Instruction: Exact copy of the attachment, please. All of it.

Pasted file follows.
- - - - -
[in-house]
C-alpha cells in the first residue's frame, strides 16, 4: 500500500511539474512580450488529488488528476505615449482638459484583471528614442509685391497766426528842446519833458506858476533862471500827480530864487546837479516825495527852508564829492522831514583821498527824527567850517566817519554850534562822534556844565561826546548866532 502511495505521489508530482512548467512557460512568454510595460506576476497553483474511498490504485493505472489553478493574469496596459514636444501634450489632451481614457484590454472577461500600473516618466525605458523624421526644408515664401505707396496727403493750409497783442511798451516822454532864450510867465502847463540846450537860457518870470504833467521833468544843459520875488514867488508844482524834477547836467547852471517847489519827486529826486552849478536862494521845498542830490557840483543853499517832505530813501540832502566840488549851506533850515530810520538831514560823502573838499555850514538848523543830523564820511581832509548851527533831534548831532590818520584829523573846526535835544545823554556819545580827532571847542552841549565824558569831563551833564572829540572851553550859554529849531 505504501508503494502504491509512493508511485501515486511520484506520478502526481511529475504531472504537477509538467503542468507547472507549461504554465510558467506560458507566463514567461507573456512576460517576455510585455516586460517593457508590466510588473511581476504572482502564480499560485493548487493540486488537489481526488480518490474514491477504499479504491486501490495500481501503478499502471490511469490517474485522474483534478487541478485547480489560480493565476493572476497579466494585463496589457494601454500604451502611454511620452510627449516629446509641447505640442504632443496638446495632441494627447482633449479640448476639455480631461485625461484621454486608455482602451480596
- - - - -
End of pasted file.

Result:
[in-house]
C-alpha cells in the first residue's frame, strides 16, 4: 500500500511539474512580450488529488488528476505615449482638459484583471528614442509685391497766426528842446519833458506858476533862471500827480530864487546837479516825495527852508564829492522831514583821498527824527567850517566817519554850534562822534556844565561826546548866532 502511495505521489508530482512548467512557460512568454510595460506576476497553483474511498490504485493505472489553478493574469496596459514636444501634450489632451481614457484590454472577461500600473516618466525605458523624421526644408515664401505707396496727403493750409497783442511798451516822454532864450510867465502847463540846450537860457518870470504833467521833468544843459520875488514867488508844482524834477547836467547852471517847489519827486529826486552849478536862494521845498542830490557840483543853499517832505530813501540832502566840488549851506533850515530810520538831514560823502573838499555850514538848523543830523564820511581832509548851527533831534548831532590818520584829523573846526535835544545823554556819545580827532571847542552841549565824558569831563551833564572829540572851553550859554529849531 505504501508503494502504491509512493508511485501515486511520484506520478502526481511529475504531472504537477509538467503542468507547472507549461504554465510558467506560458507566463514567461507573456512576460517576455510585455516586460517593457508590466510588473511581476504572482502564480499560485493548487493540486488537489481526488480518490474514491477504499479504491486501490495500481501503478499502471490511469490517474485522474483534478487541478485547480489560480493565476493572476497579466494585463496589457494601454500604451502611454511620452510627449516629446509641447505640442504632443496638446495632441494627447482633449479640448476639455480631461485625461484621454486608455482602451480596